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Bujold's long fight to Tokyo Games ends with disappointing first-round loss

·7 min read

TOKYO — There were plenty of days over the past 18 months that Canadian boxer Mandy Bujold had to wipe away tears before climbing into the ring to train.

The battles raging outside of it were overwhelming.

A month after winning a human rights appeal to sport's highest court to compete at the Tokyo Games, her arduous Olympic journey ended in just nine minutes, with a first-round loss to Nina Radovanovic of Serbia on Sunday.

But her much bigger victory versus the International Olympic Committee will have ripple effects for so many young women coming behind her.

"It was a big journey. But honestly, I just kept pushing through," Bujold said. "A lot of people just kept saying that just one person can't take on the IOC, it’s impossible, it’s not the right time or place. But you know what? I did it. I made it happen.

"I think I'm going to make it easier for other women moving forward. There's a lot of women in these Olympics who are mothers and Olympians and they're at the top of their game. And I think that's okay, it's good to show your kids what they can continue to do even though they have a family. So, I think we're setting the stage for the next generation to come."

The 11-time national flyweight champion, who hadn't fought an international bout in 18 months, lost a unanimous decision on points.

Standing in the post-bout interview area moments later, her red singlet drenched in sweat, the 34-year-old from Kitchener, Ont., curled her hands into a heart sign to her two-year-old daughter Kate Olympia - "K.O." - who's back home in Kitchener.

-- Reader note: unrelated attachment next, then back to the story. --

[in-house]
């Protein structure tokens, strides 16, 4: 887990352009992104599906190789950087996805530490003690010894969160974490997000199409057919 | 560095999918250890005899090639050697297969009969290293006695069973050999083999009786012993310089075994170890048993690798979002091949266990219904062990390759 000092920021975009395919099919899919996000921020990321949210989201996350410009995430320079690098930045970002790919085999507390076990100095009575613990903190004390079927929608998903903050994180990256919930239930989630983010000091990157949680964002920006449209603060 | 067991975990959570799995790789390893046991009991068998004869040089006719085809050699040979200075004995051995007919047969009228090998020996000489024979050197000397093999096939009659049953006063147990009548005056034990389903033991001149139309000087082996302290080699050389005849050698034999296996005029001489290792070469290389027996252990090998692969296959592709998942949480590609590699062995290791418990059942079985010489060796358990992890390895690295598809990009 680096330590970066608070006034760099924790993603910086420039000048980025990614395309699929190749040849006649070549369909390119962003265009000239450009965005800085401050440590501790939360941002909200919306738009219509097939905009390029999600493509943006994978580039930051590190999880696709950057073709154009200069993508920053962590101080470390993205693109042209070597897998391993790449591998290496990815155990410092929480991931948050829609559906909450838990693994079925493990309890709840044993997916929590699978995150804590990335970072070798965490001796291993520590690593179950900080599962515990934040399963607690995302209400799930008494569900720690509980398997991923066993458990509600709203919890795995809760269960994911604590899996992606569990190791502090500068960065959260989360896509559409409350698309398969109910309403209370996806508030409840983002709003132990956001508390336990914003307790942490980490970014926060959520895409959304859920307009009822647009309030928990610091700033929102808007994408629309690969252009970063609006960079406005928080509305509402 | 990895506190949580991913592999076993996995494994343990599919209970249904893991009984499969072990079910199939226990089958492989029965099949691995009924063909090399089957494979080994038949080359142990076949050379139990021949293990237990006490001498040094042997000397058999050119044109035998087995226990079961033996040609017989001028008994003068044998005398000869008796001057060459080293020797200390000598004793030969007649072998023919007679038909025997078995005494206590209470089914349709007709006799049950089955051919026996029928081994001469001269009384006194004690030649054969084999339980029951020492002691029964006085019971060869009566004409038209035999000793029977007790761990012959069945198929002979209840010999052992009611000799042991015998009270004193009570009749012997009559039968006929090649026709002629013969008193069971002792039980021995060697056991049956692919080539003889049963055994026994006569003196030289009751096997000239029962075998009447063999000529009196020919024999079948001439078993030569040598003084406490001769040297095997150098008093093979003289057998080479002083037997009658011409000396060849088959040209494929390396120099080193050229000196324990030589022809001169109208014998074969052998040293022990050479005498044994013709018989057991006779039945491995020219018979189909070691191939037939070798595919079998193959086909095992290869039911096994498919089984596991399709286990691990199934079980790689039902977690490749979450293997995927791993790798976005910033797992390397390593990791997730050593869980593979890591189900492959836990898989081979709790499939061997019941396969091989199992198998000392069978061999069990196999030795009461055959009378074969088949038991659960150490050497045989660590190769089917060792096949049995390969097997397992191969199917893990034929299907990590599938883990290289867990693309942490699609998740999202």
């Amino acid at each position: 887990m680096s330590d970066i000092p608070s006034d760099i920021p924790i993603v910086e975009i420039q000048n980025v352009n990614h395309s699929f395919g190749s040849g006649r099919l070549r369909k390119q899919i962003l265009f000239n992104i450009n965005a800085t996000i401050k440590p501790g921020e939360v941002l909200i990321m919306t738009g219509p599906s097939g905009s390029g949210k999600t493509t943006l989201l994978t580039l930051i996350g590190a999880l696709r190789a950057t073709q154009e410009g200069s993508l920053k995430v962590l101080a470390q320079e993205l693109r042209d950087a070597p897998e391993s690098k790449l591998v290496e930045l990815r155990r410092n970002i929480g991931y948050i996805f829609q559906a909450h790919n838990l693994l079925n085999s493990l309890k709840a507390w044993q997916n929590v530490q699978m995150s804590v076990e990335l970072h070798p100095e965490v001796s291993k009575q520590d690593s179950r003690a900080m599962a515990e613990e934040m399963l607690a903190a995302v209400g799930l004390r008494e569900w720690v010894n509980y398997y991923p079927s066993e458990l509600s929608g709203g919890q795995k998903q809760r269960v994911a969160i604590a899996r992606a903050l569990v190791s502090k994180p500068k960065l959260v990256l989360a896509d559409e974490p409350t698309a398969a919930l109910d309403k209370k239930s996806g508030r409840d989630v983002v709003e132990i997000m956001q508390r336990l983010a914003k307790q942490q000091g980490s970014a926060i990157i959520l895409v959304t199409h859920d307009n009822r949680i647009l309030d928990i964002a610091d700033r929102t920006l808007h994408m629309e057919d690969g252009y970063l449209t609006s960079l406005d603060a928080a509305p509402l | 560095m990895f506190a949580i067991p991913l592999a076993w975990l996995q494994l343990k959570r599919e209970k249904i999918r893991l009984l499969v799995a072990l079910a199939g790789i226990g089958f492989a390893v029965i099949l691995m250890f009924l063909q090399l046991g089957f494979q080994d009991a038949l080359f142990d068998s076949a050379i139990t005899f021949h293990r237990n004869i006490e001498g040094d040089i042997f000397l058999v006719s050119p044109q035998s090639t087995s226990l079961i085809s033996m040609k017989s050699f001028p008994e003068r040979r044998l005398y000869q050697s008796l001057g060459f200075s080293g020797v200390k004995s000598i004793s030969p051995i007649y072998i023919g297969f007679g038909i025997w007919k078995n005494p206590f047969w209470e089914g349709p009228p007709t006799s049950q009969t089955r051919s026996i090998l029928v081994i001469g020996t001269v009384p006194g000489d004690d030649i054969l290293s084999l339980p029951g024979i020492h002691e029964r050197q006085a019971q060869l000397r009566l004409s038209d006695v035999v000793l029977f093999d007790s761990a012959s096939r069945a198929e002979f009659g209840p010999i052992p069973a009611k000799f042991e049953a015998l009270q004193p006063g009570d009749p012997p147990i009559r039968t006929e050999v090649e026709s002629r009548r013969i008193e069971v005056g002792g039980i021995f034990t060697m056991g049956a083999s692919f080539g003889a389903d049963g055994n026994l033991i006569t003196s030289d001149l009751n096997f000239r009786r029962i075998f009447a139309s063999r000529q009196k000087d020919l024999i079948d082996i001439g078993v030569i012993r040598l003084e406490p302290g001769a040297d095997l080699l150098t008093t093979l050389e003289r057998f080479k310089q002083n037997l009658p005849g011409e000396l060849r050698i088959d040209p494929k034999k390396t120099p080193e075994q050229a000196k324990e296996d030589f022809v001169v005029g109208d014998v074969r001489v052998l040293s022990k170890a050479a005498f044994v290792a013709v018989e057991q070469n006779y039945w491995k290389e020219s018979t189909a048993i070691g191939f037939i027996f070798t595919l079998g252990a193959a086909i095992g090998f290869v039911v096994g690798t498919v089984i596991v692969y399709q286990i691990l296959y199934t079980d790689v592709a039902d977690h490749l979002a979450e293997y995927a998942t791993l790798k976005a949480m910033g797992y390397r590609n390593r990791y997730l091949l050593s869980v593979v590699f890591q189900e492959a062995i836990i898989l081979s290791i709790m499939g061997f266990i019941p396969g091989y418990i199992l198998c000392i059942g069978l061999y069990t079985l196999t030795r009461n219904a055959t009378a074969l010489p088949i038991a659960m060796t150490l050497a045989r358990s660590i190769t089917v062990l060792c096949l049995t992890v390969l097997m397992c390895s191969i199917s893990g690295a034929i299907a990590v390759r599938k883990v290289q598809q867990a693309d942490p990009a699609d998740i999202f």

Bujold was briefly overcome by emotions and had to pause an interview to compose herself.

Arriving in Tokyo after what she called the toughest fight of her career, her final Olympic appearance hadn't gone to plan.

"I don't think there's any excuse for physically the way I felt," Bujold said. "It was just putting it all together. It's boxing . . . Some days you have good days, some days you have bad, and she just had a better day today."

The trouble began when COVID-19 wiped out the 2020 season. Then the regional Olympic qualifier this past spring in Buenos Aires was scrapped due to raging virus cases in Argentina. The IOC Boxing Task Force opted to hand out berths by world ranking, but then arbitrarily chose three international events for ranking that Bujold had missed because of her pregnancy and post-partum recovery.

Obviously unable to predict a global pandemic, Bujold had carefully timed her pregnancy to be back in top form for Tokyo, giving birth to Kate on Nov. 5, 2018.

She and lawyer Sylvie Rodrigue lost their original appeal to the IOC in May, leaving the Court of Arbitration for Sport in Lausanne, Switzerland, as her last chance to box in Tokyo.

The CAS ruled on June 30 that the Task Force must include an accommodation for women who were pregnant or postpartum during the qualifying period.

Still, Bujold hinted there were other hurdles she had to clear that she'll be more willing to share at a later date.

"I think there's a bigger story to tell. Even when I thought I won, it was like, 'Well, did I actually win?' There's a whole story that even goes beyond that," she said, then added with a laugh: "You have to wait to read the book."

Since returning from her pregnancy, Bujold won six of her seven fights, the most recent in February of 2020 before the pandemic brought sport to a screeching halt.